Now the Lagrange multipliers can be chosen arbitrarily. In particular it is possible to choose them so that k of the terms in the above sum are zero. The remaining equation then contains multiples of only n koi the variations 8qjt However, the system has n k degrees of freedom, and therefore the remaining variations can be chosen arbitrarily, indicating that their coefficients must be zero. In this way it is possible to obtain the n equations which are the equations of motion in Lagrangian form. d It should be noticed that there are now effectively n + k variables, the generalised coordinates qi9 q2,..., qn a n d the Lagrange multipliers A1? A 2 ,..., Afc. These are required to satisfy n + k equations, the n equations of motion above and the k equations of constraint. This result may now be summarised as follows. Proposition 9.9. For a system described by n generalised coordinates qj (7 = 1,2,..., n) which are subject to k constraints of the form

it is possible to choose k multipliers \{ (i = 1, 2 , . . . , k) so that, in addition to the above k equations of constraint, the motion of the system is determined by the equations

where T is the kinetic energy of the system and Qj are the generalised force components corresponding to the generalised coordinates. It should be noticed that, if the constraints were removed, this result would be identical to proposition 9.2 which states Lagrange's equations for a holonomic system with n degrees of freedom. It is in fact possible to use the identical expressions for the kinetic energy and the generalised force components, even in this case. This essentially, means that the kinetic energy and the generalised force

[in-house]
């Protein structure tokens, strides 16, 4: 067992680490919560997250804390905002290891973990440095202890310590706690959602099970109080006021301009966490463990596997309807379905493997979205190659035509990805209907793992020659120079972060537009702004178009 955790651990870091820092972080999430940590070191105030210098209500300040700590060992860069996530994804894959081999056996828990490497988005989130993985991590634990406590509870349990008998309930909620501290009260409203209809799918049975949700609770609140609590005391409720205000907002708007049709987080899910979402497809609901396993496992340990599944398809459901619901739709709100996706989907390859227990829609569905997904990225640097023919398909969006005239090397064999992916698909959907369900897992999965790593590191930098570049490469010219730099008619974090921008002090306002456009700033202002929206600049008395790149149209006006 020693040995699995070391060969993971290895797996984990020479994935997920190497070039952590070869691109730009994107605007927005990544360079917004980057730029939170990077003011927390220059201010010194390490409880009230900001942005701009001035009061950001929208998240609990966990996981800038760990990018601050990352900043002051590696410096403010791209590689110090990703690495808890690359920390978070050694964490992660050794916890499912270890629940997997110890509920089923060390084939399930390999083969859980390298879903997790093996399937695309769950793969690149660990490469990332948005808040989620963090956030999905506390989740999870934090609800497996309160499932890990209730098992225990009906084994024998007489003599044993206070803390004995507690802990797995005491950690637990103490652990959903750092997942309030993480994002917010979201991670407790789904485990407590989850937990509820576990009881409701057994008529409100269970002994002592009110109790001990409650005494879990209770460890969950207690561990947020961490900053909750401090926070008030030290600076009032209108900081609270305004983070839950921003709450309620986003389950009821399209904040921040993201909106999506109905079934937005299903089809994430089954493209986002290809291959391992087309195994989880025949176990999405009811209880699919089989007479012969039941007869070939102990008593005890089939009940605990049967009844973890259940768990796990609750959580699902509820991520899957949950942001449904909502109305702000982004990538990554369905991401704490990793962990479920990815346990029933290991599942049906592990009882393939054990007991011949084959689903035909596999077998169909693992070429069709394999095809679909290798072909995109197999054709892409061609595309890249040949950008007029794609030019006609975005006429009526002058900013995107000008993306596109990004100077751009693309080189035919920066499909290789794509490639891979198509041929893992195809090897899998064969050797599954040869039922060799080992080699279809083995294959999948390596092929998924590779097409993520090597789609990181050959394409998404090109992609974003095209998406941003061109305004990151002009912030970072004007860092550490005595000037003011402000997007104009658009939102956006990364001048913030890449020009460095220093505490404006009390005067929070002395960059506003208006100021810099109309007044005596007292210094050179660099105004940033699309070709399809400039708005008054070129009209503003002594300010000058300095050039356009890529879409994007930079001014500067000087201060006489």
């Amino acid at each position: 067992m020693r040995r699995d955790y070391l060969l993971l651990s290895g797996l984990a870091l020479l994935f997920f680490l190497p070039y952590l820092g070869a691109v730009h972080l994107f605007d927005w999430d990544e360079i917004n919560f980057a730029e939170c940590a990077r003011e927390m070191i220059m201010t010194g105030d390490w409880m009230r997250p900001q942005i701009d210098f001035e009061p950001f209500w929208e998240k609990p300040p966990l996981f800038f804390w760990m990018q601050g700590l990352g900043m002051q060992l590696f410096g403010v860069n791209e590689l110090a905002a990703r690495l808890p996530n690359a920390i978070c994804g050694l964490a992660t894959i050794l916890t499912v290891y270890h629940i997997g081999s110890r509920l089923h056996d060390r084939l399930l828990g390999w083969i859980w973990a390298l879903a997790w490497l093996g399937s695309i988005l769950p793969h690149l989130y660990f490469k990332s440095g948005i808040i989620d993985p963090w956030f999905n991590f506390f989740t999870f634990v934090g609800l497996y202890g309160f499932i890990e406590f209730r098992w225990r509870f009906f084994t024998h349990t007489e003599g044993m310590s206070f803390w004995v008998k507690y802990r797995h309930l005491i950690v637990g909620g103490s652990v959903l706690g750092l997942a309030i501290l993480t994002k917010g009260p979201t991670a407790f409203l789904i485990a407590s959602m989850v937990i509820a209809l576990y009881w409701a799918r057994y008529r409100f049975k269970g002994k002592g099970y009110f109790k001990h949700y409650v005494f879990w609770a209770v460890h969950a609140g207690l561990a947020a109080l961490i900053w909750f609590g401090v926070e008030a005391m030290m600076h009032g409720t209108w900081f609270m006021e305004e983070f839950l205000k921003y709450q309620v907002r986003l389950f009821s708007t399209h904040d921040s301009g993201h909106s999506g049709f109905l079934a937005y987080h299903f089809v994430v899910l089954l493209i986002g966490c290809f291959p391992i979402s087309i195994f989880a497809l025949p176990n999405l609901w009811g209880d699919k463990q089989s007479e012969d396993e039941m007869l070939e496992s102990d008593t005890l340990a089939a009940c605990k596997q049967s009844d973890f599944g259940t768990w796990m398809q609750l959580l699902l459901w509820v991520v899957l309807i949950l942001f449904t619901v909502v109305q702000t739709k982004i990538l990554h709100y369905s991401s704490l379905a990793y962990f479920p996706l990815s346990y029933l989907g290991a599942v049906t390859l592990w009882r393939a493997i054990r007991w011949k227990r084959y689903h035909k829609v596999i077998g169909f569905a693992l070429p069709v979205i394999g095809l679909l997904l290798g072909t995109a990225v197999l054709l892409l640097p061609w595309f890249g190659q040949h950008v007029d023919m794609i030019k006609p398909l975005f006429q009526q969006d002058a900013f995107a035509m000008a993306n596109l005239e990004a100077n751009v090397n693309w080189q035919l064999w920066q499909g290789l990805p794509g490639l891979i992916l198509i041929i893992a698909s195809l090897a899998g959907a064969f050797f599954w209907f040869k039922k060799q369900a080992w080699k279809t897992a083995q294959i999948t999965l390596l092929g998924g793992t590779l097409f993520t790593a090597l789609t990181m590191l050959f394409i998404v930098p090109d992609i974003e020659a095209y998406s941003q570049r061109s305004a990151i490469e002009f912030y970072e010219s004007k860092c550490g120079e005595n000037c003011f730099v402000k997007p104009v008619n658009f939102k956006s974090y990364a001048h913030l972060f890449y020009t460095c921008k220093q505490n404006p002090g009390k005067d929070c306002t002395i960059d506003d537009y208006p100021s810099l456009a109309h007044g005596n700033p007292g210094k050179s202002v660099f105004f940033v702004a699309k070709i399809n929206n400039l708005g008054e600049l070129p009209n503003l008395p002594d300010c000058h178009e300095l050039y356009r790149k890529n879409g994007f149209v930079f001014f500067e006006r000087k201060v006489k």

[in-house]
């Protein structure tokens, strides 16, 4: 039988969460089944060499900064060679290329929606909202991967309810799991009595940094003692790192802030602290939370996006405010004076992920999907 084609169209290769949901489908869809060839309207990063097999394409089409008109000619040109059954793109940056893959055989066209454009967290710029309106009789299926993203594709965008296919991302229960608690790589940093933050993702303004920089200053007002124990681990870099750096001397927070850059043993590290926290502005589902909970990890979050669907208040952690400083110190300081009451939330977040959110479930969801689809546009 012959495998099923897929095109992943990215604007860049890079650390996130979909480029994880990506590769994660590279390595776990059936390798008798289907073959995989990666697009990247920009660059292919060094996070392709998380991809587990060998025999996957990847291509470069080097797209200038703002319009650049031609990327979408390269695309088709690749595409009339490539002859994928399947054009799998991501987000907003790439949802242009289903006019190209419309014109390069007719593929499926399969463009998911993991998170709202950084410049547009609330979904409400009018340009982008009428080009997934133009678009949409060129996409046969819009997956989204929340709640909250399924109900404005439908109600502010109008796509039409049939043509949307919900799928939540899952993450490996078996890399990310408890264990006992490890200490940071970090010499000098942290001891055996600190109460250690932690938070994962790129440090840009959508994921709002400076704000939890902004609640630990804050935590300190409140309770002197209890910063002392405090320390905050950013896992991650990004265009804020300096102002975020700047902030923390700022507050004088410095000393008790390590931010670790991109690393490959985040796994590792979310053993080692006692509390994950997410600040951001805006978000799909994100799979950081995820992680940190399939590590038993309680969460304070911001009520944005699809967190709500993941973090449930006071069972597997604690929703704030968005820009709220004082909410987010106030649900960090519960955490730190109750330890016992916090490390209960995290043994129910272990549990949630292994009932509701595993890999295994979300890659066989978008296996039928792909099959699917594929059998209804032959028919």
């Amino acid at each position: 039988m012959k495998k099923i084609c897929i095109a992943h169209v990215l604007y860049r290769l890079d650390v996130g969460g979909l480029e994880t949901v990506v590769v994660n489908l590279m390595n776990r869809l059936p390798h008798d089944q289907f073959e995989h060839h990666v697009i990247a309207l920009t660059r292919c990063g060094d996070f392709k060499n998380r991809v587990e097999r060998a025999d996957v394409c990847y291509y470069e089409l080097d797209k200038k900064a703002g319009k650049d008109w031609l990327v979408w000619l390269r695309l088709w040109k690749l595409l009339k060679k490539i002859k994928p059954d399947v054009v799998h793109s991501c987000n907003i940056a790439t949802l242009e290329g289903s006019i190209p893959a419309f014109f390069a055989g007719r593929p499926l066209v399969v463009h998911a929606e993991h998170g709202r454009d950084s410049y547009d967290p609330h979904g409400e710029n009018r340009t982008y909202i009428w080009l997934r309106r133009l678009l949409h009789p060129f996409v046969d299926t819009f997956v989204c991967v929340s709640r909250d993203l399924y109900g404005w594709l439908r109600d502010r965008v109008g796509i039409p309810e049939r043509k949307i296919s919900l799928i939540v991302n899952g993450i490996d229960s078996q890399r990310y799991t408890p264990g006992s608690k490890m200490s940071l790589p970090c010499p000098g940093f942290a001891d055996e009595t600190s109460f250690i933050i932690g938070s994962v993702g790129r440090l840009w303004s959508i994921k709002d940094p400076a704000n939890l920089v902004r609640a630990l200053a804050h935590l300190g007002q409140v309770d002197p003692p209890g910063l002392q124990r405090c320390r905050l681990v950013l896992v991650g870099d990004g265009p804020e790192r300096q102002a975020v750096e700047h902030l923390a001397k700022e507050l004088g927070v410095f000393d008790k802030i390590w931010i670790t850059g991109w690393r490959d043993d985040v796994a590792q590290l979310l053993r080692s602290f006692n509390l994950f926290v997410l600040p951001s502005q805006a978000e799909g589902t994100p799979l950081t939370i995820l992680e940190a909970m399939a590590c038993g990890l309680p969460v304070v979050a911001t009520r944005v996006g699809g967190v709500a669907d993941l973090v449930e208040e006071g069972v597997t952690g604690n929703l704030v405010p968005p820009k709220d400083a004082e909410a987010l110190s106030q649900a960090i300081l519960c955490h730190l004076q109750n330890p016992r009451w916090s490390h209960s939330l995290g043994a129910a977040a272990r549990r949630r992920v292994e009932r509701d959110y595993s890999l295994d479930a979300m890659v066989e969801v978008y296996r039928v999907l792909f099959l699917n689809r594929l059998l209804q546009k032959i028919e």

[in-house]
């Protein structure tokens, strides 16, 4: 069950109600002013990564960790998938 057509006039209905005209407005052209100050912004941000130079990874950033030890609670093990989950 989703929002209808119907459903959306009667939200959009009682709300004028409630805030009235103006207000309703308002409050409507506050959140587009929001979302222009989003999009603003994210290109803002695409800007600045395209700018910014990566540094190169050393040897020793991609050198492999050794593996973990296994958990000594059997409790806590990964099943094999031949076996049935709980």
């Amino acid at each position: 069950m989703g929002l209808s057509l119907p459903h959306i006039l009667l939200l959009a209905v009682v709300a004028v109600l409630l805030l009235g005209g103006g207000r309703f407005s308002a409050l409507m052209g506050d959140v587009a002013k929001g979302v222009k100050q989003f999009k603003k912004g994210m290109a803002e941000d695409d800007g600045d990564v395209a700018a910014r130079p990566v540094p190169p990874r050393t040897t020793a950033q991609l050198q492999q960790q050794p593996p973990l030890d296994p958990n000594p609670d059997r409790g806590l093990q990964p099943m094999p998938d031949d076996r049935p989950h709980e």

268

Analytical dynamics

components can be evaluated as though the constraints were not applied. They would then be uniquely determined. Following this method it can then be seen that the additional terms A^A^ appear when the constraints are included, and since these are added to the generalised force components they may be interpreted as the generalised forces of constraint Furthermore, the constraints immediately imply that

i-i

which indicates that, if the constraints are of this type, the forces of constraint do no work in a virtual displacement of the system. If the generalised force components can be derived from a potential function, it is possible to introduce the Lagrangian function L=TV. Then, following the analogy with proposition 9.3, the n equations of motion in proposition 9.9 can be replaced by the equations qj Clearly it is also possible to generalise proposition 9.4. If for any of the n equations the generalised force component Qjy the corresponding generalised fictitious force component dT/dqj9 and all the corresponding forces of constraint \iAtj (i = 1, 2 , . . . , k) are zero, then a first integral of momentum can be obtained. An energy integral can also be obtained in some situations. It is easy to show in this case that d / dL \ dL * dt\j=i dqj J dt <=i It can therefore be deduced that, if the Lagrangian function does not contain time explicitly and the system is catastatic, then Jacobi's integral is a constant of the motion. This result is a generalisation of proposition 9.5. This also clarifies the point that a holonomic system with a rheonomic constraint cannot have an energy integral. Although the associated forces of constraint do no work in a virtual displacement,

^ (D at Xdqj

; = 1,2

n)